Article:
Working people fed up with low wages, high rent, and other injustices take note: You are not alone in your frustration. As the crisis of the global capitalist system continues, workers and op-pressed communities suffer. The upside is that more workers are fighting back by joining unions and going on strike.
This was becoming evident as even mainstream news outlets like CNN had to cover the incredible teacher strike wave of 2018, which has spilled over into 2019. Labor organizing among Amazon, USPS, and other workers also broke through into mass consciousness.
But now the U.S. Bureau of Labor Statistics (the official federal agency that studies these things) has confirmed that the increase in labor activity is real.
According to a bureau news release on Feb. 8, there were at least 20 major work stoppages involving 485,000 workers in 2018. This is the biggest increase in the number of U.S. workers involved in work stoppages since 1986, when 533,000 workers engaged in strikes or walkouts. And this is the largest increase in the number of major work stoppages since 2007, a year that saw 21 such stop-pages, according to the bureau.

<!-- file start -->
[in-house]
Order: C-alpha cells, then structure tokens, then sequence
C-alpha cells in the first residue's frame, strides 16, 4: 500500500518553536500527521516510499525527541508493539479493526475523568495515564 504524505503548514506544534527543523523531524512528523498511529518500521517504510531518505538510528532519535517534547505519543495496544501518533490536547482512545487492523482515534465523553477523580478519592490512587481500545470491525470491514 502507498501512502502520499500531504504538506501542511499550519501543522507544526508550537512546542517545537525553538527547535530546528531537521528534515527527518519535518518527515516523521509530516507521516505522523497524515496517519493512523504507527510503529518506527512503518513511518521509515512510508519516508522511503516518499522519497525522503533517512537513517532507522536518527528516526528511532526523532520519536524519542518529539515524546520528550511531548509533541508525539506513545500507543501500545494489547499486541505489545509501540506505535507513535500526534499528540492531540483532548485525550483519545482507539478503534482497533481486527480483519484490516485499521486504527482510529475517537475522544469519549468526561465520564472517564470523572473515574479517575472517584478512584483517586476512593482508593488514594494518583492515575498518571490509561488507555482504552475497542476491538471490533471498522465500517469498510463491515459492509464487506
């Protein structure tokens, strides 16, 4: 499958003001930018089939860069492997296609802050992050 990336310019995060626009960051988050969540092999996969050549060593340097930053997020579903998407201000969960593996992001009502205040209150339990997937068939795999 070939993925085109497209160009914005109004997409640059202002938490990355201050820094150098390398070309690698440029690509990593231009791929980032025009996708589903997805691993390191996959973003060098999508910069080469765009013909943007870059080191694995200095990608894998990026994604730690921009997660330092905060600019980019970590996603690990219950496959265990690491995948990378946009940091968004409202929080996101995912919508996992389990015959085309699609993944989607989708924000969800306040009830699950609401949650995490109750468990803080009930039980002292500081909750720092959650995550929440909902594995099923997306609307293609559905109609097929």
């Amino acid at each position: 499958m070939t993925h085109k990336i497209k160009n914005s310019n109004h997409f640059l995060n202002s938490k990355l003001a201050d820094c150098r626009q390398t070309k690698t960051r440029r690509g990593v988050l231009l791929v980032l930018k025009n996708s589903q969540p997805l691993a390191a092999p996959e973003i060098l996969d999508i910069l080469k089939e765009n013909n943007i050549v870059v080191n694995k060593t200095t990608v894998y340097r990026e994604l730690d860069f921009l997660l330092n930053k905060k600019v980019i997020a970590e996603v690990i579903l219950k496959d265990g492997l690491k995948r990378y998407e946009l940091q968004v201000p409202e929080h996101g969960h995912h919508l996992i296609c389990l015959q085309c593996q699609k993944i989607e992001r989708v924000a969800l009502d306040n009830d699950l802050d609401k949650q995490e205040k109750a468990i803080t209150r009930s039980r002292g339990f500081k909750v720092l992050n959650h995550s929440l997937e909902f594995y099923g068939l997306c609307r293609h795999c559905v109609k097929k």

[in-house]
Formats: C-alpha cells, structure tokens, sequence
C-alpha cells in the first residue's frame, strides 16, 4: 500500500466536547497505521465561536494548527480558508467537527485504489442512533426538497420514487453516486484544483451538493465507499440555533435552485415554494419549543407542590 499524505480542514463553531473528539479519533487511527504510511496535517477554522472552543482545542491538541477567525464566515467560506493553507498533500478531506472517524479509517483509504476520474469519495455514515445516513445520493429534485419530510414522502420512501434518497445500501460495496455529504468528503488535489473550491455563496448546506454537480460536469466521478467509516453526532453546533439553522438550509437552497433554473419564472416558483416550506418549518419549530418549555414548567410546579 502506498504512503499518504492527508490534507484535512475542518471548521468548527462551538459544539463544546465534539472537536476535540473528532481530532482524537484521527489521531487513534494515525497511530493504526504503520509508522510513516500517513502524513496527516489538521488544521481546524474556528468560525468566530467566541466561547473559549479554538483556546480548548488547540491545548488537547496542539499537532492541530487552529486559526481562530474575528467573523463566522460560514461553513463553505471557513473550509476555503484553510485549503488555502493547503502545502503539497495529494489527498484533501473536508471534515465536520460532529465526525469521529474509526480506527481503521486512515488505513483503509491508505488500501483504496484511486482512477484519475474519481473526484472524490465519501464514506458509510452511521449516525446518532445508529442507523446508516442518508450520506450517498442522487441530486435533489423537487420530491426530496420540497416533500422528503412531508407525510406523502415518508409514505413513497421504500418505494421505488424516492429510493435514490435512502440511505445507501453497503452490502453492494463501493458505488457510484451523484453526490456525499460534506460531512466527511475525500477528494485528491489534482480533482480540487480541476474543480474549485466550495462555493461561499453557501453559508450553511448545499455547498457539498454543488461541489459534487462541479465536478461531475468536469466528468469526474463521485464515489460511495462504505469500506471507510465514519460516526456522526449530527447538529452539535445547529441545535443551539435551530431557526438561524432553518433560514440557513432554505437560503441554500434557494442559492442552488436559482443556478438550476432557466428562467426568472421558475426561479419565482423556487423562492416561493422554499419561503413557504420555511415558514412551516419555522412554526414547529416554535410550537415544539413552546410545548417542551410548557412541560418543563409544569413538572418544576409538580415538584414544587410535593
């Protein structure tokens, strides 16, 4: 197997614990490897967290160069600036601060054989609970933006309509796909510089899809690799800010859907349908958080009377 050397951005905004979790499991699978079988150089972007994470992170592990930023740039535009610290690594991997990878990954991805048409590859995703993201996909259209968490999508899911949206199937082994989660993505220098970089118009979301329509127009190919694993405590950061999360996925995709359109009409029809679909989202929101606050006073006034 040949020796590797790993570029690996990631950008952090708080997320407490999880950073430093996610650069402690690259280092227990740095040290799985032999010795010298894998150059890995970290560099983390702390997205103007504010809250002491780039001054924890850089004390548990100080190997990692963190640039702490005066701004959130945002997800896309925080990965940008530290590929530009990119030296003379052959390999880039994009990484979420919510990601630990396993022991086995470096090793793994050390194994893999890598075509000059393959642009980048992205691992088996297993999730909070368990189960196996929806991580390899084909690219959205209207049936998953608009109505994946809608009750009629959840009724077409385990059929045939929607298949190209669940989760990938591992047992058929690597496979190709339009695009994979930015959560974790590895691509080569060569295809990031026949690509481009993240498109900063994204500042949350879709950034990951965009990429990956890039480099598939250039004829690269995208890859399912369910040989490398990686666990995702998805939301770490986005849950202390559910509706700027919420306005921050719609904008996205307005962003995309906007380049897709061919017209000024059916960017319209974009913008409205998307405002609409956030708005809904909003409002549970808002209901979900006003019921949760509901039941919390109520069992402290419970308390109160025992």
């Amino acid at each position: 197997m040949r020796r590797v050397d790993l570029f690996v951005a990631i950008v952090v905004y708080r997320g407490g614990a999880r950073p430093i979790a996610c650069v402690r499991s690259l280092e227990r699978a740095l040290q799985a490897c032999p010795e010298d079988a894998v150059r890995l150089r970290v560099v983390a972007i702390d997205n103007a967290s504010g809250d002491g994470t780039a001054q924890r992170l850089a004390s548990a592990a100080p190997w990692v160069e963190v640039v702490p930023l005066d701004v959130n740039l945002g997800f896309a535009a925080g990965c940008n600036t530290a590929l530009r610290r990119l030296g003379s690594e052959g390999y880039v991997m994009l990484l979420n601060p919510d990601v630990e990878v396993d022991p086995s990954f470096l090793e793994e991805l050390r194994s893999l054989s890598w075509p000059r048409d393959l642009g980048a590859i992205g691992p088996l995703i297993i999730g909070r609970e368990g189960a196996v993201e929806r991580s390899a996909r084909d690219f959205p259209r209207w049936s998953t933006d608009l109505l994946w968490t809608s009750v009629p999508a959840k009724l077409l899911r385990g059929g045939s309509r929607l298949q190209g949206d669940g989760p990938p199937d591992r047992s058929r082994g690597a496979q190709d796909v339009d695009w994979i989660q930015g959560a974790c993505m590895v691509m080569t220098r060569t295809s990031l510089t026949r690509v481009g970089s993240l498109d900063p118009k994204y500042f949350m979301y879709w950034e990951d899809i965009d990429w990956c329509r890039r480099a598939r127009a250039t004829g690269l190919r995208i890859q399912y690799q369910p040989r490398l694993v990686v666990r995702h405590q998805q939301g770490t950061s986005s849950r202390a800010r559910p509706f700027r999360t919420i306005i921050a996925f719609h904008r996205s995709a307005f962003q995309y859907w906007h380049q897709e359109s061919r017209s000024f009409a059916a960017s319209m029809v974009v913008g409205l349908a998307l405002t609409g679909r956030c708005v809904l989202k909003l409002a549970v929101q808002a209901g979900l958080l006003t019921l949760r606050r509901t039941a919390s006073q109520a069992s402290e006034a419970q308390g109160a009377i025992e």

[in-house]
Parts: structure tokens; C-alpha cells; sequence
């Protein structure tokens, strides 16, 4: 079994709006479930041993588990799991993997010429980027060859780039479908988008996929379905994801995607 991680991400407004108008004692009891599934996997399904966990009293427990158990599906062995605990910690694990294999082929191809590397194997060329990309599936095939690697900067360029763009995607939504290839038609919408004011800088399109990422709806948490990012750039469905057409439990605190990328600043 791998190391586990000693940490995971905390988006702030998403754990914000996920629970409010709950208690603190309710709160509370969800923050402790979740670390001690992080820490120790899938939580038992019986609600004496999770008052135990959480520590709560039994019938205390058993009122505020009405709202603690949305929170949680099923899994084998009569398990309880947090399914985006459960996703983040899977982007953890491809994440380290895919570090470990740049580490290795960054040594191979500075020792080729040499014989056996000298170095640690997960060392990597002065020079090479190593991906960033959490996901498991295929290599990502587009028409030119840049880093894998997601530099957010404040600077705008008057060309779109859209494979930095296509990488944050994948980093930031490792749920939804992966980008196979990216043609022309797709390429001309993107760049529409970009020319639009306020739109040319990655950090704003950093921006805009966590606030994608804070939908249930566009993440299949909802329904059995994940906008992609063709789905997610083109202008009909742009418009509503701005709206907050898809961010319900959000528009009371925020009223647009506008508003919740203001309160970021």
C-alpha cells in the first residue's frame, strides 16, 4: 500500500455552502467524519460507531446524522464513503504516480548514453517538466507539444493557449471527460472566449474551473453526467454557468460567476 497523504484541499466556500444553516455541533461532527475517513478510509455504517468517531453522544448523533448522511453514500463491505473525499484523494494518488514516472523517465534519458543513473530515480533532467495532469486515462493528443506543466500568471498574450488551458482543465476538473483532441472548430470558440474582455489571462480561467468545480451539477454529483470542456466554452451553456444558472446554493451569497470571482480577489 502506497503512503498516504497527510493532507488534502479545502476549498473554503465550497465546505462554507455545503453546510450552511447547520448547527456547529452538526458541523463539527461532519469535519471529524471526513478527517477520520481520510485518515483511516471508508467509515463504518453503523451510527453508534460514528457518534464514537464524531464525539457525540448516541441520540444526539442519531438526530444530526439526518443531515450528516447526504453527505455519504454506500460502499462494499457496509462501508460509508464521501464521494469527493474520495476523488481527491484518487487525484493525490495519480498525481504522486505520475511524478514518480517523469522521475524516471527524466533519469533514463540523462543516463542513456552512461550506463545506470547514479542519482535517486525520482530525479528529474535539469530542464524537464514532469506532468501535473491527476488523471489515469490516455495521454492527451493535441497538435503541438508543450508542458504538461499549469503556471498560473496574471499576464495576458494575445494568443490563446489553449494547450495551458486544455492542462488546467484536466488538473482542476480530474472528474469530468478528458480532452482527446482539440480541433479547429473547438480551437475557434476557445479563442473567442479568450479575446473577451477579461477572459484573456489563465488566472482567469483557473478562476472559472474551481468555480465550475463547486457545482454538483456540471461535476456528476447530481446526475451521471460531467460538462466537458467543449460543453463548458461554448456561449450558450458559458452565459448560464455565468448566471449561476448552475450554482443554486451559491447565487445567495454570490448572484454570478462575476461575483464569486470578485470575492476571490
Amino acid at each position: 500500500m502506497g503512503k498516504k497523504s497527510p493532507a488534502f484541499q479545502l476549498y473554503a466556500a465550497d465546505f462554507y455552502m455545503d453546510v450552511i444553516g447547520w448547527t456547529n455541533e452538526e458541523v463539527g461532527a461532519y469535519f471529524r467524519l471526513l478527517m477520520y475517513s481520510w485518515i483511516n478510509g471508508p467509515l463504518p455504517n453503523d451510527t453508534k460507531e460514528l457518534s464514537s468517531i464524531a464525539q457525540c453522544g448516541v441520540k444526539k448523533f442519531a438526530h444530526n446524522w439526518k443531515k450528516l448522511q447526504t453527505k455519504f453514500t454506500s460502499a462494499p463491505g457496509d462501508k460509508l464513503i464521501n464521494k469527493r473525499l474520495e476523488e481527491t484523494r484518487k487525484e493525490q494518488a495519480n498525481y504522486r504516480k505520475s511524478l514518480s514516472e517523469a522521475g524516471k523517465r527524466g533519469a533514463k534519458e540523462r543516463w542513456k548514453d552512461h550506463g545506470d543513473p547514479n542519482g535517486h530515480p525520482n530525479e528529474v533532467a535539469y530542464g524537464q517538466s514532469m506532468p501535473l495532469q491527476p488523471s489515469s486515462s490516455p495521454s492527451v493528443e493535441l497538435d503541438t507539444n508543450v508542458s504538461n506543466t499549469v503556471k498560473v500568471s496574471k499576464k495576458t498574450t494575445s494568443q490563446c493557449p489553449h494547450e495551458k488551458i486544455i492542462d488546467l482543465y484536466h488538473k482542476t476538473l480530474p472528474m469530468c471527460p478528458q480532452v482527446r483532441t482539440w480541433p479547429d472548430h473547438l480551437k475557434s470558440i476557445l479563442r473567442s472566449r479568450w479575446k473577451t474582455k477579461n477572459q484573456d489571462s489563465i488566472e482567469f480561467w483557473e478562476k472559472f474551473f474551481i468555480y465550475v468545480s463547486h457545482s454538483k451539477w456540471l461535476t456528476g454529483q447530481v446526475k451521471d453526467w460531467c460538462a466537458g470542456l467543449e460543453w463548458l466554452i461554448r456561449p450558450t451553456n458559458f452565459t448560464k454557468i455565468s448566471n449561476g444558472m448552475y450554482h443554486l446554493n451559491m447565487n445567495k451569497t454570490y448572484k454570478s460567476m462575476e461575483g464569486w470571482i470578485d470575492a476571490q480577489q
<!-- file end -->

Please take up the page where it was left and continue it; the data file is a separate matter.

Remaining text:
Ninety percent of striking workers in 2018 are in education, healthcare, or social assistance (e.g., childcare), fields not usually associated with militant labor activity. Strikes also occurred in many states often described as “conservative,” such as West Virginia and Kentucky. The longest major stoppage in 2018 involved the National Grid and United Steelworkers, began on June 25 and was on-going through 2018.
One aspect not covered by the bureau’s news release is the degree to which the strikes have been effective. The strike upturn is notable not only because of the number of workers involved, or the number of stoppages. It is also impressive that striking workers in 2018 tended to stick to their guns to the end, bosses to make concessions. Most of the big strikes that made the news resulted into new contracts, higher wages, and other gains.